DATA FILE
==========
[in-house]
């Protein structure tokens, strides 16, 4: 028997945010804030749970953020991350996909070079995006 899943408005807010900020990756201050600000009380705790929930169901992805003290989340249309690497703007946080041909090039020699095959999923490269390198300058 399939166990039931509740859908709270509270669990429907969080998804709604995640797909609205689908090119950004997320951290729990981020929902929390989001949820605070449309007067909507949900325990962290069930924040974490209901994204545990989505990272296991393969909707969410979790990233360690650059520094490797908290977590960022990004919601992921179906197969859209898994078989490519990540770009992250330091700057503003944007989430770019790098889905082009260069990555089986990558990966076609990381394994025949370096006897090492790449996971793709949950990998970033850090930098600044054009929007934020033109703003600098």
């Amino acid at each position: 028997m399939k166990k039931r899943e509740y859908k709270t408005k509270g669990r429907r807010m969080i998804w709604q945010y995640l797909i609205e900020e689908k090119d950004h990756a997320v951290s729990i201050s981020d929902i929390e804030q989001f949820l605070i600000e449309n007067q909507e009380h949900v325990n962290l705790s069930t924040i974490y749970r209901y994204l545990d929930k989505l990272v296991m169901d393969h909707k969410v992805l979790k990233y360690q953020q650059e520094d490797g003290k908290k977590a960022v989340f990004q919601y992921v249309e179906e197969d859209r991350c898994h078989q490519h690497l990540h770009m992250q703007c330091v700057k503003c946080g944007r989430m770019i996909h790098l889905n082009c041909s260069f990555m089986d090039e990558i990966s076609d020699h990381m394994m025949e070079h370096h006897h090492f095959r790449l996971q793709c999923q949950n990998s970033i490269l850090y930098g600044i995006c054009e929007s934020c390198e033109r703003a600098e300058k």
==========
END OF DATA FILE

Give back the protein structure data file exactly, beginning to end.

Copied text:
[in-house]
């Protein structure tokens, strides 16, 4: 028997945010804030749970953020991350996909070079995006 899943408005807010900020990756201050600000009380705790929930169901992805003290989340249309690497703007946080041909090039020699095959999923490269390198300058 399939166990039931509740859908709270509270669990429907969080998804709604995640797909609205689908090119950004997320951290729990981020929902929390989001949820605070449309007067909507949900325990962290069930924040974490209901994204545990989505990272296991393969909707969410979790990233360690650059520094490797908290977590960022990004919601992921179906197969859209898994078989490519990540770009992250330091700057503003944007989430770019790098889905082009260069990555089986990558990966076609990381394994025949370096006897090492790449996971793709949950990998970033850090930098600044054009929007934020033109703003600098």
């Amino acid at each position: 028997m399939k166990k039931r899943e509740y859908k709270t408005k509270g669990r429907r807010m969080i998804w709604q945010y995640l797909i609205e900020e689908k090119d950004h990756a997320v951290s729990i201050s981020d929902i929390e804030q989001f949820l605070i600000e449309n007067q909507e009380h949900v325990n962290l705790s069930t924040i974490y749970r209901y994204l545990d929930k989505l990272v296991m169901d393969h909707k969410v992805l979790k990233y360690q953020q650059e520094d490797g003290k908290k977590a960022v989340f990004q919601y992921v249309e179906e197969d859209r991350c898994h078989q490519h690497l990540h770009m992250q703007c330091v700057k503003c946080g944007r989430m770019i996909h790098l889905n082009c041909s260069f990555m089986d090039e990558i990966s076609d020699h990381m394994m025949e070079h370096h006897h090492f095959r790449l996971q793709c999923q949950n990998s970033i490269l850090y930098g600044i995006c054009e929007s934020c390198e033109r703003a600098e300058k």